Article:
Dr Swapnil Deshmukh, consultant at Joshi Hospital, said Pune has a large population of migrant students who are quite regular in seeking help. “Even today we get patients who have tried all means of treatment like going to a general practitioner, neurosurgeon and even witch doctors before they walk into or are referred by someone to our clinics. In this group too, it is the younger population that is more proactive in seeking help and a large percentage of practice involves younger patients suffering from stress, anxiety and depression,” he said.
    “These students stay out of home and that’s why their emotional support network — family and friends — might not be so strong. That’s why we see a lot of these students seeking help from psychiatrists for stress either due to work, studies or relationship issues,” he said.
    He said youngsters do research on the Internet and try to correlate their symptoms with what they read and decide on self-medication. “Unfortunately, it is not so difficult to get drugs, if you so wish, without a prescription. What happens is that in psychiatry there is no readymade formula for medication, unlike other streams where if you have malaria, one type of treatment is given. Our line of treatment depends on various socio-economic, mental and biological factors and this kind of experiment of using the Internet has backfired and I have seen such cases,” he added.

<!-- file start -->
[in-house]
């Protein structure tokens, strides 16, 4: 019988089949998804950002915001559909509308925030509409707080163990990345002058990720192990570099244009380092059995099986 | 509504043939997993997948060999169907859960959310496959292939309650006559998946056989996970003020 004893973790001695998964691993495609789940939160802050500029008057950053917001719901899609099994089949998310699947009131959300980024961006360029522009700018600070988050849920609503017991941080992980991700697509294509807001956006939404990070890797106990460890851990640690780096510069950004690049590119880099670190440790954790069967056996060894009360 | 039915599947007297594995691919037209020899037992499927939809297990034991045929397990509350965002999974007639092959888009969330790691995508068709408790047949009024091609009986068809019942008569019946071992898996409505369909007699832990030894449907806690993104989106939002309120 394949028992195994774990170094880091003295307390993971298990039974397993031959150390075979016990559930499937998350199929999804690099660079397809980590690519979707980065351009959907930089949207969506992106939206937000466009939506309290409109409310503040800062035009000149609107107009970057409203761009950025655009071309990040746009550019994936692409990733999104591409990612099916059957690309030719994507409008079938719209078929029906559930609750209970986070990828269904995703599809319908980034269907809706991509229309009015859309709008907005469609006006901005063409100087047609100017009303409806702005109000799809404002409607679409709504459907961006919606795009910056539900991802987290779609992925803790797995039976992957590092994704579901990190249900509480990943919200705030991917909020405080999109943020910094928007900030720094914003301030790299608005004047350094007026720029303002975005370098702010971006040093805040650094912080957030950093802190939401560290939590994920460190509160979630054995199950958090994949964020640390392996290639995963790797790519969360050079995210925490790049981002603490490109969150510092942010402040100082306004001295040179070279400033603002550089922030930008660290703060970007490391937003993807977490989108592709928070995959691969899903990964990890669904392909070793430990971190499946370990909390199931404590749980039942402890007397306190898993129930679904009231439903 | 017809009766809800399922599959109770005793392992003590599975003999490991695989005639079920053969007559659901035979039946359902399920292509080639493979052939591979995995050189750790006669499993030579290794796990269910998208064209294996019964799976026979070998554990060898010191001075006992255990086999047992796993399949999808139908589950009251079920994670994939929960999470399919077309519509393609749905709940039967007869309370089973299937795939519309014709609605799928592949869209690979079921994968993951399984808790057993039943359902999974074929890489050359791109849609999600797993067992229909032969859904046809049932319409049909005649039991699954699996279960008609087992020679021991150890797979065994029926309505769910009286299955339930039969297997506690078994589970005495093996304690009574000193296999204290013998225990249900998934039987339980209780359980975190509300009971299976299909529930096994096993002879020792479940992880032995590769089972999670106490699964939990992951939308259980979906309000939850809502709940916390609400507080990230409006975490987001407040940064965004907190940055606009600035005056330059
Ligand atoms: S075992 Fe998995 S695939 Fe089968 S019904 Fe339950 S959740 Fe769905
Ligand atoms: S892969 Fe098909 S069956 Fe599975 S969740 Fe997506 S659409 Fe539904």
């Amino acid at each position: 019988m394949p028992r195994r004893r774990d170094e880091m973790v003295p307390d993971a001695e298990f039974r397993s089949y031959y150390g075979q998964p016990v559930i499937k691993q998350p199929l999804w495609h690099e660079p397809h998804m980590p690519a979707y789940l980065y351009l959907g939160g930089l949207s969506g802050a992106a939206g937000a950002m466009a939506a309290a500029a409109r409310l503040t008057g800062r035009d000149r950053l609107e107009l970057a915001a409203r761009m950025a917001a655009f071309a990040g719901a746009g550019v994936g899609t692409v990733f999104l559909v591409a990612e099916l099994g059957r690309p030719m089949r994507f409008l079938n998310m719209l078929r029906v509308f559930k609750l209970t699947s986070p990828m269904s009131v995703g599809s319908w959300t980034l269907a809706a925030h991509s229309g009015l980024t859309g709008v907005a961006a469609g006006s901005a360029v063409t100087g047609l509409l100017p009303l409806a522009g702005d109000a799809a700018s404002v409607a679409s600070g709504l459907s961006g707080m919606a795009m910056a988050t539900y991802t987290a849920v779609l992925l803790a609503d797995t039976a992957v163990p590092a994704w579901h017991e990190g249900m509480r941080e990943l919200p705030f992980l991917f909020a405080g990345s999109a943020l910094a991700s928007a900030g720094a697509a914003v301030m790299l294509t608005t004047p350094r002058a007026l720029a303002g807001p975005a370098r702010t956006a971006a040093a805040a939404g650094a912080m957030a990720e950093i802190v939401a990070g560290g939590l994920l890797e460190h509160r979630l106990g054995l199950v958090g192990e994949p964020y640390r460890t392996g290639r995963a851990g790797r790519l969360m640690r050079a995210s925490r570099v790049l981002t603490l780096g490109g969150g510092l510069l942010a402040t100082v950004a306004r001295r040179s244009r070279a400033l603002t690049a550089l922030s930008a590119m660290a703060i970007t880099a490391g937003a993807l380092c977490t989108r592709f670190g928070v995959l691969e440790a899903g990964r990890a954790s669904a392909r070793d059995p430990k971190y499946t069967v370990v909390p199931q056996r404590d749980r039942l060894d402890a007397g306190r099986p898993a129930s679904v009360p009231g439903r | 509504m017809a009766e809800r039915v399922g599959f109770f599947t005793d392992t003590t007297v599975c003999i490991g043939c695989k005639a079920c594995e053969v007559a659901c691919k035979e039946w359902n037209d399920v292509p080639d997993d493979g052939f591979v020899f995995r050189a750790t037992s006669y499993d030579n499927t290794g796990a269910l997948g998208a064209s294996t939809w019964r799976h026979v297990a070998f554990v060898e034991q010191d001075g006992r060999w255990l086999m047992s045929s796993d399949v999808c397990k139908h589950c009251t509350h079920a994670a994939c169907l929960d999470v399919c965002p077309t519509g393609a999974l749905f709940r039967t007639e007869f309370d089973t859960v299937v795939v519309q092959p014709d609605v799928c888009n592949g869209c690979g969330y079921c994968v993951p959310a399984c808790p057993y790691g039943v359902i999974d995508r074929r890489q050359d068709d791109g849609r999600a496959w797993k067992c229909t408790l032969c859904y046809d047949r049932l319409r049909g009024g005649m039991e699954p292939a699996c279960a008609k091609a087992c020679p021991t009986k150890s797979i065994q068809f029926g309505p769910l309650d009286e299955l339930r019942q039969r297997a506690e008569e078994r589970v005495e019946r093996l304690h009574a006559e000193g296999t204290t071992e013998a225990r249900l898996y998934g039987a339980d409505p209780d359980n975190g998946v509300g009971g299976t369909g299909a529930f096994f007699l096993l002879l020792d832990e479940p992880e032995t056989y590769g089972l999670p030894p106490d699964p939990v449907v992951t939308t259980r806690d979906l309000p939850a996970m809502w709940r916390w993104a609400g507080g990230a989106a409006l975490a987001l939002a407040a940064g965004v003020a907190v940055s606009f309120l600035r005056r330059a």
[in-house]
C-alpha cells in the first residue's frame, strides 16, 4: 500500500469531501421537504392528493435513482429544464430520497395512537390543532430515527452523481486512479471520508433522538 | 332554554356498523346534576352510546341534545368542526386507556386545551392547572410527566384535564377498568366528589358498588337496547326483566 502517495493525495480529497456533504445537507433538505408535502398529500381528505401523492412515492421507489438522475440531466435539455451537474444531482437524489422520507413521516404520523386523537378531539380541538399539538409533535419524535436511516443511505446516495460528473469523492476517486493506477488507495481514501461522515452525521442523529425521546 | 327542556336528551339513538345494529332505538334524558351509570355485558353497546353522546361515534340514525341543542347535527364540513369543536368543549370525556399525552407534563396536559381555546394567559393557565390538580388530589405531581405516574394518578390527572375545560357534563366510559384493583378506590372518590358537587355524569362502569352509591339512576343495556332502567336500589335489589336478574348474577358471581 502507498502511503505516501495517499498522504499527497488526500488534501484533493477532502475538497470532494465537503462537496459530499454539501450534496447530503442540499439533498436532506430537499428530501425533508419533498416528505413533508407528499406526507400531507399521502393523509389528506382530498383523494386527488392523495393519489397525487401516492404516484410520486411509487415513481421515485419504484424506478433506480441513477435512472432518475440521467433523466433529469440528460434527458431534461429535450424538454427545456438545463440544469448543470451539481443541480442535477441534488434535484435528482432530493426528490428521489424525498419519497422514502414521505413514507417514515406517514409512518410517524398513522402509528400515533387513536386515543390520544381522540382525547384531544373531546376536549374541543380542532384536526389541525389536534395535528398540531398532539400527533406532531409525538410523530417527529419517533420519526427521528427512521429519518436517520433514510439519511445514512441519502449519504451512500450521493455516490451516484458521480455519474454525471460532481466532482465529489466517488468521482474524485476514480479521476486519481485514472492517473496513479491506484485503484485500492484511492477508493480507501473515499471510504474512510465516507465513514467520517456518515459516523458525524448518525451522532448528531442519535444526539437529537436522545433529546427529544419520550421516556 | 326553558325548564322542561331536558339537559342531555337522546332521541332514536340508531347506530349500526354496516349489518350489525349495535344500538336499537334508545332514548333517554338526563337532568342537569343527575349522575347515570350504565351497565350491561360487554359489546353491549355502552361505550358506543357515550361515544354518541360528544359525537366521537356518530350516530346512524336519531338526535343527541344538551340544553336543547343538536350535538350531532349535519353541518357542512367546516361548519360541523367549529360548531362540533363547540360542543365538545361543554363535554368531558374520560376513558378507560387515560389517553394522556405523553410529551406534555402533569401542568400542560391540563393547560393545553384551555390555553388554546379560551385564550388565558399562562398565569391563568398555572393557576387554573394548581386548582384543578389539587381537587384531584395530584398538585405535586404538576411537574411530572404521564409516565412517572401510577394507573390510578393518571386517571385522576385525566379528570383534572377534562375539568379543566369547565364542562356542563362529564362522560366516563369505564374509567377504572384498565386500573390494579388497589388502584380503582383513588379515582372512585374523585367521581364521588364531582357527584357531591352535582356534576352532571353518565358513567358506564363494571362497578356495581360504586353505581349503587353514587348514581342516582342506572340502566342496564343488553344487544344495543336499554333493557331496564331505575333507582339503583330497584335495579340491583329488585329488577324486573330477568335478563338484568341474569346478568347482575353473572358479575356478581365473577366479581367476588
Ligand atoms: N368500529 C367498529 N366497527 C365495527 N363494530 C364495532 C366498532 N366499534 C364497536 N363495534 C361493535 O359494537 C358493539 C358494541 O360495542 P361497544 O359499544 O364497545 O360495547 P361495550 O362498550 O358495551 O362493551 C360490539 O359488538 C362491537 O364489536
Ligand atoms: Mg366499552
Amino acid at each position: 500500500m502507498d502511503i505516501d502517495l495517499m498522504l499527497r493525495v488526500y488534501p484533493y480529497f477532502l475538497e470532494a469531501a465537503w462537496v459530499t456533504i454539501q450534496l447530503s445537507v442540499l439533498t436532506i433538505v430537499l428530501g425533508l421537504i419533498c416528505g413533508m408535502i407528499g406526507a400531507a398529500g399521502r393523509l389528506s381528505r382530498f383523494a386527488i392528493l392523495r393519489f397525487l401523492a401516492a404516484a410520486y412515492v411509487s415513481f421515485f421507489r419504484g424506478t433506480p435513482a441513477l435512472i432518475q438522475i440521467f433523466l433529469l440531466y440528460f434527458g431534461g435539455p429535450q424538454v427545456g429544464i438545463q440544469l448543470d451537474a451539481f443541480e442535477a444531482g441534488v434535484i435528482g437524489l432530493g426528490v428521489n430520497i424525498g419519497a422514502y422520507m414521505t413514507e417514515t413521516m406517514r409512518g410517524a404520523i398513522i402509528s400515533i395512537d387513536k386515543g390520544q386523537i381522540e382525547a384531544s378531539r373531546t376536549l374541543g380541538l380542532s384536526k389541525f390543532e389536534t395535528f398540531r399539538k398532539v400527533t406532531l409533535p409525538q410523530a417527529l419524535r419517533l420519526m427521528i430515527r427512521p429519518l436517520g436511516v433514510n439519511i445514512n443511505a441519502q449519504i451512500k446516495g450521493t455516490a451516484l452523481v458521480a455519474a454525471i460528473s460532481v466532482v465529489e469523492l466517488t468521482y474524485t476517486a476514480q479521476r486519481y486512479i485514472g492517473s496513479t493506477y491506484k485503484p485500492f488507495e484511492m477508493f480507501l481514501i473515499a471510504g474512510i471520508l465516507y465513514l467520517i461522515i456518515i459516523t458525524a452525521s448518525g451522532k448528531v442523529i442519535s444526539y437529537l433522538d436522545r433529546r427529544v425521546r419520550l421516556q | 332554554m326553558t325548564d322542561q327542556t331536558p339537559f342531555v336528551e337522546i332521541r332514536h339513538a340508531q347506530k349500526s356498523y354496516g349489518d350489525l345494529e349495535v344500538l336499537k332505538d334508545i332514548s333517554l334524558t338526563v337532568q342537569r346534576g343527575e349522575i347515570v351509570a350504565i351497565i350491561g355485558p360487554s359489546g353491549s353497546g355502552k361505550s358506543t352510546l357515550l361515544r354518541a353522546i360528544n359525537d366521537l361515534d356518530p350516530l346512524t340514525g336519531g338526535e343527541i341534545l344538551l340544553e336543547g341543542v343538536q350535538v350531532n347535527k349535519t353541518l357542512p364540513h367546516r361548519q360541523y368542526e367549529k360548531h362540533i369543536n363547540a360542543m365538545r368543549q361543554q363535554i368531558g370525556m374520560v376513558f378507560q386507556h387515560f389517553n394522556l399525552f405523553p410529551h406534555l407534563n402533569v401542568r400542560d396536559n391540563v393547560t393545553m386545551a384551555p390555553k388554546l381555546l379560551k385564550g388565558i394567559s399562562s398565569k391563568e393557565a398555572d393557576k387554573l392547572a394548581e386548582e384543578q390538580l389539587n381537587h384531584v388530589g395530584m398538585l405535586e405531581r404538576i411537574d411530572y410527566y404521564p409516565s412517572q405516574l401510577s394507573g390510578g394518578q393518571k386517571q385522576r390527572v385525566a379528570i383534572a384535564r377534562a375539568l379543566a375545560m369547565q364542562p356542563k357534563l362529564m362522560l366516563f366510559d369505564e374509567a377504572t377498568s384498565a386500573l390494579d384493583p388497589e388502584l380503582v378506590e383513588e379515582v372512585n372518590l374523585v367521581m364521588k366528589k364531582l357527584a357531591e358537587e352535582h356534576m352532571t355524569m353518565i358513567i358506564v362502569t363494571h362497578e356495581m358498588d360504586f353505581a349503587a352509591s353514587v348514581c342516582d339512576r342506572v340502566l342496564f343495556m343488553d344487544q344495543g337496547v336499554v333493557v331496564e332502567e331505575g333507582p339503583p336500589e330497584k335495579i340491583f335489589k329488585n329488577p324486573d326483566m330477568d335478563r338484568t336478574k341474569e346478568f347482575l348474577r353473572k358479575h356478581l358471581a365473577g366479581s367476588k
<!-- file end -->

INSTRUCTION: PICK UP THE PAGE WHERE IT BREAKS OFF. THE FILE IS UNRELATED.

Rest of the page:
4 comments:

Rahul Durge said...

Hello Dr. Deshmukh

Please use little bigger font and white background so that reader can read your article properly.

Thanks
RD

Prachi Joshi said...

Thanks for sharing good information, find Genuine patient reviews about best psychiatrist in Pune.

Reena Sirsikar said...
This comment has been removed by a blog administrator.